I did not participate in Earth Hour. Well I couldn’t because I was still on the way home at 8.30pm tonight. But I did see quite a few buildings like SMU switching off their lights at 8.30 sharp.
Even if I was at home, I would not have turned off my lights. To all the treehuggers out there, I’m sorry but I think this Earth Hour is quite a load of rubbish. The amount of time, resources and energy it took to come out with all the marketing material would surely exceed any savings from the few people turning off their lights for that one hour. It’s ironic that the bus stop ads for Earth Hour remained lighted up throughout those magical 60 minutes.
Its symbolic, yes everyone agrees on that. But beyond the symbolism, I feel that it makes participants feel they are doing something great for the environment for just that one hour, before returning to their normal, wasteful ways.
I have a few practical and achievable suggestions for people who really want to save the Earth:
1. Sell your car, or don’t get one. Take public transport.
2. Only very occasionally sleep with aircon. Train your kids to sleep without aircon.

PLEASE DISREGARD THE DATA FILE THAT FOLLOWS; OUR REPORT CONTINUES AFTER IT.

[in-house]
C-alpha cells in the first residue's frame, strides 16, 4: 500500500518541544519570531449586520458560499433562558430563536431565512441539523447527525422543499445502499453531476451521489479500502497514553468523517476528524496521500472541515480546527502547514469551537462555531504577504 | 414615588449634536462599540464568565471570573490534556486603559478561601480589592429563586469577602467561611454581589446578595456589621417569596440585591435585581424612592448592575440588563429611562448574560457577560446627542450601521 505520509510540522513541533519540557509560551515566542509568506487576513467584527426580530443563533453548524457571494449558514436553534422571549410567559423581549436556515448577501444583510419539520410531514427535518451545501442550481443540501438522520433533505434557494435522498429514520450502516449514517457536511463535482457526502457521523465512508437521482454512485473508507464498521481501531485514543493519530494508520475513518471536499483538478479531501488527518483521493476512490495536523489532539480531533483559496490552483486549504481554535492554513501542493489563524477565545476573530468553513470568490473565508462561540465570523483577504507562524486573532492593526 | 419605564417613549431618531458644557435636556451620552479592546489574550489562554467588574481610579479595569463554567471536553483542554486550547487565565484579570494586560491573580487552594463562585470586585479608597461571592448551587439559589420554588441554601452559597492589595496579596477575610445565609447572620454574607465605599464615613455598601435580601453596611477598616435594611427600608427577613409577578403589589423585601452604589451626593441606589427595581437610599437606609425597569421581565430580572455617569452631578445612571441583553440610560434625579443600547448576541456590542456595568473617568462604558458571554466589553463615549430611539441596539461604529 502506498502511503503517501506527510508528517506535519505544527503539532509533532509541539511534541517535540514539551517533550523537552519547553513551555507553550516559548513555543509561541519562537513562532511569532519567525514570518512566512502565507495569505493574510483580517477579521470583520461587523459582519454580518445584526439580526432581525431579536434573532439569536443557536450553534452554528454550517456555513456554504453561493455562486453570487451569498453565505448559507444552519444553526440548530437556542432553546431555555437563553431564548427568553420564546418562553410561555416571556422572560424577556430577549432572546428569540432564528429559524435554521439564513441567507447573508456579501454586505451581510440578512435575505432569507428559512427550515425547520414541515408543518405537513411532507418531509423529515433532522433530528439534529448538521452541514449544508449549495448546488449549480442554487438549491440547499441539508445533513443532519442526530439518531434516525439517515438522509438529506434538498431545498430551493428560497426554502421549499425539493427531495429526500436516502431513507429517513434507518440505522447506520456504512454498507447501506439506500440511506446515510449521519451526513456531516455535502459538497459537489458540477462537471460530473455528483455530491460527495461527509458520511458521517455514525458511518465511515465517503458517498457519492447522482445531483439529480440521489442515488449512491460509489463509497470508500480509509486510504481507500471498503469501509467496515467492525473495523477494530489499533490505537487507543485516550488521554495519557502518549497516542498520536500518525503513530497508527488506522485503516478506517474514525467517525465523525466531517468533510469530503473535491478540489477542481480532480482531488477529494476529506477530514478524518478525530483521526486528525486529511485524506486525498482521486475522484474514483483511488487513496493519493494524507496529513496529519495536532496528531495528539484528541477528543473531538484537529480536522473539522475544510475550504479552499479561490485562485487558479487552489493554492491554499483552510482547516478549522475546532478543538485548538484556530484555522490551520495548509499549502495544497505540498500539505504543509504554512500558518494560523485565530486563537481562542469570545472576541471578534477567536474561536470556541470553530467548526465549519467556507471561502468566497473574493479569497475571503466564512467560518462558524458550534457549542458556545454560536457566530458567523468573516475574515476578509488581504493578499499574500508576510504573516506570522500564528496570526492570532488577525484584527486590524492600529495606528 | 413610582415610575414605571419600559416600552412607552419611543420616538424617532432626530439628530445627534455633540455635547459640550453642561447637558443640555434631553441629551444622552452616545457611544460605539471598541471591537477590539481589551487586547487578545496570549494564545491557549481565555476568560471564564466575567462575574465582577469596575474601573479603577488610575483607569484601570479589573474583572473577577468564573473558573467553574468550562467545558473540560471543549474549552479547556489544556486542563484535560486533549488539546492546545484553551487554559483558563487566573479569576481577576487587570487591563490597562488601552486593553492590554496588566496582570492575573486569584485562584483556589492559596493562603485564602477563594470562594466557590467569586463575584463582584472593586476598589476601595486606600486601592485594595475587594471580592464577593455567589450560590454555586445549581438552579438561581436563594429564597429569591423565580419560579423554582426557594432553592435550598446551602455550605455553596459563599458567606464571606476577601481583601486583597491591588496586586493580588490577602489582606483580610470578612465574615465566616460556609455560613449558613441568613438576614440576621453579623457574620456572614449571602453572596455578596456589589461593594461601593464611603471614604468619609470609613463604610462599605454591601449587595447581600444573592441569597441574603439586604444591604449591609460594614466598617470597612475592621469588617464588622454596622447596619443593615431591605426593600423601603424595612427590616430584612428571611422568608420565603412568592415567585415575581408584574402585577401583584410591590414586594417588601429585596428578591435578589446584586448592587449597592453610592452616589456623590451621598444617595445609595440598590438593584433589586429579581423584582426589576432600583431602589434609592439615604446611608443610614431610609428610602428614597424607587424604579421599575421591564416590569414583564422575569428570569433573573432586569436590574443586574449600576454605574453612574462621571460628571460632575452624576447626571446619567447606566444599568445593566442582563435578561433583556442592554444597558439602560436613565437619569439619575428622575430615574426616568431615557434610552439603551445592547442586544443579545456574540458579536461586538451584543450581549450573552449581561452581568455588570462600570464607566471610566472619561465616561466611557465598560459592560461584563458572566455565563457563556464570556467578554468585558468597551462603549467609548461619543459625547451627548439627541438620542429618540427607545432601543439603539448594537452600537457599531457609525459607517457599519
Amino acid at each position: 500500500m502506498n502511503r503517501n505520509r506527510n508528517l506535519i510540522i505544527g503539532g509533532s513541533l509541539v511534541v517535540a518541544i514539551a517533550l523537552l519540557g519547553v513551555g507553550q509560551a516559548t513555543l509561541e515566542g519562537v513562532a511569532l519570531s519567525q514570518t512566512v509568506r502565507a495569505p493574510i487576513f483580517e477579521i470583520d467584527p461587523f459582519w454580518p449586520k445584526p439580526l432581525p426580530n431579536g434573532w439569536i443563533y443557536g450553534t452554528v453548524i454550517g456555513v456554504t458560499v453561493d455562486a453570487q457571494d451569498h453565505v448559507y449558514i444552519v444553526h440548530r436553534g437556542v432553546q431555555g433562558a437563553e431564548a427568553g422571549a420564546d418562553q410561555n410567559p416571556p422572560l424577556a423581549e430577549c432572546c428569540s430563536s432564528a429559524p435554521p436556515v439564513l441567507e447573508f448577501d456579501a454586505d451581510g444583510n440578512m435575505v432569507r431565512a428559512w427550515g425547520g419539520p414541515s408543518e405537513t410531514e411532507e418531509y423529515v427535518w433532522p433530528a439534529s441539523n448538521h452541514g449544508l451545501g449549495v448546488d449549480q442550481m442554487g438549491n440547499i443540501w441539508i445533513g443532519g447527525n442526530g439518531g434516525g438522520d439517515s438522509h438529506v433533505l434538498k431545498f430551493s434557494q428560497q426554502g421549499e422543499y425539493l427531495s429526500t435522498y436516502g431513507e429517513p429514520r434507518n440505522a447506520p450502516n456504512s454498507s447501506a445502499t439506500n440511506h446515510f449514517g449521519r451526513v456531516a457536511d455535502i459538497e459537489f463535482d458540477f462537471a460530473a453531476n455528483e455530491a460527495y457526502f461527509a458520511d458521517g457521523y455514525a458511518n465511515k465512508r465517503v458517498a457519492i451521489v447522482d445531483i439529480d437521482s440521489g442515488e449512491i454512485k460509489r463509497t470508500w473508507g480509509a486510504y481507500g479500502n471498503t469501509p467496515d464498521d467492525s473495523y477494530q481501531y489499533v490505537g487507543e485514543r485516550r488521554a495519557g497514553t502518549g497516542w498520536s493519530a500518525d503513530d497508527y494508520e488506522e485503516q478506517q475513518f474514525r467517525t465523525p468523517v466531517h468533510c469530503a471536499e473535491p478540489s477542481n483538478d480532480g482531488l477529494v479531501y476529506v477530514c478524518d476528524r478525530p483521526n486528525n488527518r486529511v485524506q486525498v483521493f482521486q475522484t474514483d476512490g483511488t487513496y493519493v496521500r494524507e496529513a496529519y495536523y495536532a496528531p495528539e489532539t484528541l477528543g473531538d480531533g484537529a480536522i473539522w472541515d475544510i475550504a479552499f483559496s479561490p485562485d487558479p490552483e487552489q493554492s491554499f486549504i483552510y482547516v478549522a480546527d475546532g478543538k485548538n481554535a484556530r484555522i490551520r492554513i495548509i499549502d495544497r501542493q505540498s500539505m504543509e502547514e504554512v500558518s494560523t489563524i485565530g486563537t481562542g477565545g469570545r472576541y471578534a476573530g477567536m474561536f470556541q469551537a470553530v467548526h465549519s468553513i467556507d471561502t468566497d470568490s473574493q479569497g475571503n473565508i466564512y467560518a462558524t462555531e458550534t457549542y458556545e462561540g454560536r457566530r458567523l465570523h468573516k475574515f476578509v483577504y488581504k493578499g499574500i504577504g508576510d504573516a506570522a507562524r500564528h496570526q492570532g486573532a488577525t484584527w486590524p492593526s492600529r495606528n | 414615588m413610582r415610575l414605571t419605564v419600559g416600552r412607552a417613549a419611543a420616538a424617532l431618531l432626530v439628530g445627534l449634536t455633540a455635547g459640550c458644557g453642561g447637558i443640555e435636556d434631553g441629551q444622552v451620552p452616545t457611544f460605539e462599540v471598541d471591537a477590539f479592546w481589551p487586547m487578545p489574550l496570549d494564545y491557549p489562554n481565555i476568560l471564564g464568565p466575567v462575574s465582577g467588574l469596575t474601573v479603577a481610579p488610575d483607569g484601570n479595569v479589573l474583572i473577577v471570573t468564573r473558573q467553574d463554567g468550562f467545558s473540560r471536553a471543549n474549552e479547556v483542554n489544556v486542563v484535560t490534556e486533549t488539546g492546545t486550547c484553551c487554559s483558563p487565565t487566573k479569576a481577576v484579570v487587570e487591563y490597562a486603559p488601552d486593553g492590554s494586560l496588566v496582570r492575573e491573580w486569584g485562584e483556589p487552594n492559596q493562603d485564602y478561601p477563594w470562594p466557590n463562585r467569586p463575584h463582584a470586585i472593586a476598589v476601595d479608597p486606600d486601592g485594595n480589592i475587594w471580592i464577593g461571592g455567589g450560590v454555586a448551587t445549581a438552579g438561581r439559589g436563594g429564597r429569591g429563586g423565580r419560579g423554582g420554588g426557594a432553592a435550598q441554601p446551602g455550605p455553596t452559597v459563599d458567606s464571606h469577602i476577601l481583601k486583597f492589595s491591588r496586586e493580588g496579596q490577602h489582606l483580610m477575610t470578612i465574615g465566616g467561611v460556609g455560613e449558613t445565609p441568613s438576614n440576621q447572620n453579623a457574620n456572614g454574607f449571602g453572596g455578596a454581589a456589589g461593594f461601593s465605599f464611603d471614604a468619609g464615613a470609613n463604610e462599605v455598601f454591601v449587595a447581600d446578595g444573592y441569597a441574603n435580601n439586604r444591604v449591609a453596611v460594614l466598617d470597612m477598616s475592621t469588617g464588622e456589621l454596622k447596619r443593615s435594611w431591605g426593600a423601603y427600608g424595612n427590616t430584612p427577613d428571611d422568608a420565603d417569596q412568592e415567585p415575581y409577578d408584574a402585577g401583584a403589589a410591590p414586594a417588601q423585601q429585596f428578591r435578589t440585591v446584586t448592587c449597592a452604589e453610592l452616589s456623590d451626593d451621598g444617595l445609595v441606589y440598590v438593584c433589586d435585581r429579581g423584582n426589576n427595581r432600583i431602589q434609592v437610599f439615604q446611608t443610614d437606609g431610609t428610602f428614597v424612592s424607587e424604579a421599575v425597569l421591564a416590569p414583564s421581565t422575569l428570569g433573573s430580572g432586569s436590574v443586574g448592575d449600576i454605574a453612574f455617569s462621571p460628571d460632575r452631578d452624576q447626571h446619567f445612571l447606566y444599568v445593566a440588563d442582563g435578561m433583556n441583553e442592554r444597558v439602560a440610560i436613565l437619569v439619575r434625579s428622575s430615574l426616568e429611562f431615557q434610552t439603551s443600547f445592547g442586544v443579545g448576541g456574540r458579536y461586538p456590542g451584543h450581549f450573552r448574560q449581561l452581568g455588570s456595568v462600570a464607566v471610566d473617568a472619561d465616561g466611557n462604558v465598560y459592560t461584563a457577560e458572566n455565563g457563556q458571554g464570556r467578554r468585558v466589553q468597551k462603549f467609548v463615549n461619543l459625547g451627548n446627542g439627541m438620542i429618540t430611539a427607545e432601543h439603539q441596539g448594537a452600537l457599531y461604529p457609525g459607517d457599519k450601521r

3. Limit your TV time to max 1 hr a day.
4. Change all the lightbulbs in your home to energy saving ones.
5. Seldom print anything, and if you do, print double-sided, two pages per side or use recycled paper.
How many Earth Hour participants do all of the above? I do. I’d like to challenge all Earth Hour participants to do the same. I’m sure there are many more ways that we can reduce consumption without too much inconvenience to ourselves.
In fact, one particularly wasteful and environmentally unfriendly policy of the Government which flies in the face of Earth Hour is the Urban Redevelopment Authority’s (URA) Lighting Masterplan. Introduced in 2006, the Lighting Masterplan asks building owners to turn on the lights in their buildings at night to beautify the city, as well as design lighting on their roofs to make their buildings more attractive. Choong Yong has written more about this and I shall not repeat what he said. Needless to say I agree with his points. Personally I would find a darkened city that allows me to see the natural lights of the stars much more beautiful.